Euthanasing Suzie will affect family members differently and the impact can only be assessed based on some knowledge of the individuals involved. There will be sadness, even grief. There may be some sense of relief – that the ‘problem’ has gone away, that a long course of stressful treatment is not needed, that no-one is at risk of TB from Suzie and even that one source of infection for the herd has been eliminated. The financial burden of treatment for Suzie will also have been lifted. However, along with relief may come guilt – was the cat euthanased because that was more convenient than treating it? Was she ‘sacrificed’ for the wellbeing of the cattle? The family may be left feeling that they could have done more for Suzie. But for many owners, the emotional bond to their cat is increased during a period of nursing and treatment. If that treatment is doomed to fail, we do no favours to either cat or owner by encouraging treatment.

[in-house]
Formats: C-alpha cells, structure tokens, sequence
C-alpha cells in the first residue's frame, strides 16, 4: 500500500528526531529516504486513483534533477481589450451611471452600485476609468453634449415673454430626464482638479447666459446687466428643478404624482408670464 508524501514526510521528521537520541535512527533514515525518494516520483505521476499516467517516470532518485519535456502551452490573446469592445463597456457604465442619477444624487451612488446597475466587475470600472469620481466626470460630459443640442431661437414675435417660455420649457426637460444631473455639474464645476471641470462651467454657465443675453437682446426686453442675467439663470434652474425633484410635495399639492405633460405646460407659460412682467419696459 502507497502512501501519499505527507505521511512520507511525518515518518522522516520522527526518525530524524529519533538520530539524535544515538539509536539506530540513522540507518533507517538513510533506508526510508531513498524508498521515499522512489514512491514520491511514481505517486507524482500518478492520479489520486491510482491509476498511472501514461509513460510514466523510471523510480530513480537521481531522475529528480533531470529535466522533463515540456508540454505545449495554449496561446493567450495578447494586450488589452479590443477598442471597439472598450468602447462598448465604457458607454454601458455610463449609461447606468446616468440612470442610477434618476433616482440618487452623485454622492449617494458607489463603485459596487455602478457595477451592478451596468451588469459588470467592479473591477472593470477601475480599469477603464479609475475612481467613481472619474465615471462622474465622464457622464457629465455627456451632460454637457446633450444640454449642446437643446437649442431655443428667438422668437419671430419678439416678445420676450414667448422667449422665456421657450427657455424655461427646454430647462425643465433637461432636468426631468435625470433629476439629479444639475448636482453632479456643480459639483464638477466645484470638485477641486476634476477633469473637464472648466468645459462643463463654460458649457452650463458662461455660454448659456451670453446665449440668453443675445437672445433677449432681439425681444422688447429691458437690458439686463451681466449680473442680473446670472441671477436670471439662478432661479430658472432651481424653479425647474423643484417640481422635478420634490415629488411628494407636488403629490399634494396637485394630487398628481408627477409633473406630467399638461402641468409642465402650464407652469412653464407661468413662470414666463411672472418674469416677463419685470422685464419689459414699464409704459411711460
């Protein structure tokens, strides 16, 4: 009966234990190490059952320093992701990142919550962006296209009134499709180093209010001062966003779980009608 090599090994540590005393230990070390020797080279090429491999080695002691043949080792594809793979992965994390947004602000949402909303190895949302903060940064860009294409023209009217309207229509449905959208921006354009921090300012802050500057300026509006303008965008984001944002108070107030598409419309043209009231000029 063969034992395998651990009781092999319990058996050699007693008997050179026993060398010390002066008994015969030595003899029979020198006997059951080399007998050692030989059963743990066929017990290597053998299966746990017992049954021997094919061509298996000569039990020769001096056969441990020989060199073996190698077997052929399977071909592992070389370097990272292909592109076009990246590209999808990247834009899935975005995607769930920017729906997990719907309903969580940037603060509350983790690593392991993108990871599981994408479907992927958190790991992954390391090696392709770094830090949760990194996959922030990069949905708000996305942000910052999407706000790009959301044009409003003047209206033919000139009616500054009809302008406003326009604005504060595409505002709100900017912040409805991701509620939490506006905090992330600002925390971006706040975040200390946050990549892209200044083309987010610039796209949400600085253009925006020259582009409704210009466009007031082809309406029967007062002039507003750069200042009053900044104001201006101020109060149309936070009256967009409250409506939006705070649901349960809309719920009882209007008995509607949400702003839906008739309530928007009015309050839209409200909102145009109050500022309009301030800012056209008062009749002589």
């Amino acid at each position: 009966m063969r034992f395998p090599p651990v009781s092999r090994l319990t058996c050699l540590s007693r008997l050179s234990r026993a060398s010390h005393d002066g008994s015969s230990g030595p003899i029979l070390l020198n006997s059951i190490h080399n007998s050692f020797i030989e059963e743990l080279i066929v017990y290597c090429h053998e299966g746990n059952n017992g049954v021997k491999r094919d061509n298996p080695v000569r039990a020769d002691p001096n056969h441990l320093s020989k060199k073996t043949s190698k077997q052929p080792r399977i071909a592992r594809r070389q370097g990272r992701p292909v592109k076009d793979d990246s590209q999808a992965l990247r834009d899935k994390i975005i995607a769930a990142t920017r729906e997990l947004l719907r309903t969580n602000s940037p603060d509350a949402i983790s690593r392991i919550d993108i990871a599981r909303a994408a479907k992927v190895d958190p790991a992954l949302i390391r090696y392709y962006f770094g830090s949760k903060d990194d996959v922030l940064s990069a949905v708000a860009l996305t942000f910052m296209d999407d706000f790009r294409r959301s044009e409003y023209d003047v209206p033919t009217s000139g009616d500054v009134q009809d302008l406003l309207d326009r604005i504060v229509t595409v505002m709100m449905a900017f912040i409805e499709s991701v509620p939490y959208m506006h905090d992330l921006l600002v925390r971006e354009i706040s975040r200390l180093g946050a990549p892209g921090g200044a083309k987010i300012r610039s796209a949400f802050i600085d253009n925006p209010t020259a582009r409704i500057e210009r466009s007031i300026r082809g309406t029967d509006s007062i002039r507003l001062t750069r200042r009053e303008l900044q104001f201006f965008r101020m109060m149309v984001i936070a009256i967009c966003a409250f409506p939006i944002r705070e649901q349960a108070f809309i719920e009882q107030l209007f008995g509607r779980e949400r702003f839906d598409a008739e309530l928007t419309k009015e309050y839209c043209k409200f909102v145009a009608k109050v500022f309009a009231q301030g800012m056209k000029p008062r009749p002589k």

M bovis in cats is not highly transmissible and cats are in- herently resistant to infection. Furthermore, cats are not multipliers of the organism and do not shed large quantities of the bacterium in their excretions or secretions. It is unlikely that Suzie will be a significant source of infection to the other cats or to the cattle. Similarly, should any of the farm cats come into contact with the original source of infection and subsequently become infected them- selves, they, in turn, would be unlikely to spread M bovis to the cattle.
It should also be noted that under the Tuberculosis Orders currently in force in England, Wales and Scotland, the identification of M bovis in clinical or pathological samples taken from any mammal (except humans) is notifiable to Animal Health.
Possible way forward
As well as being made aware of the small potential risk to their health from ongoing contact with an affected cat, the owners also need to consider how practical it will be to dose their cat with two or three different antibiotic drugs, twice daily, every day for six to 12 weeks. In this cat's case, the infection would appear to be both well established and widely disseminated – she has been unwell for some months and now has both lymphadenopathy and respiratory signs. This reduces the prospect for her full recovery and likely tips the balance in favour of euthanasia.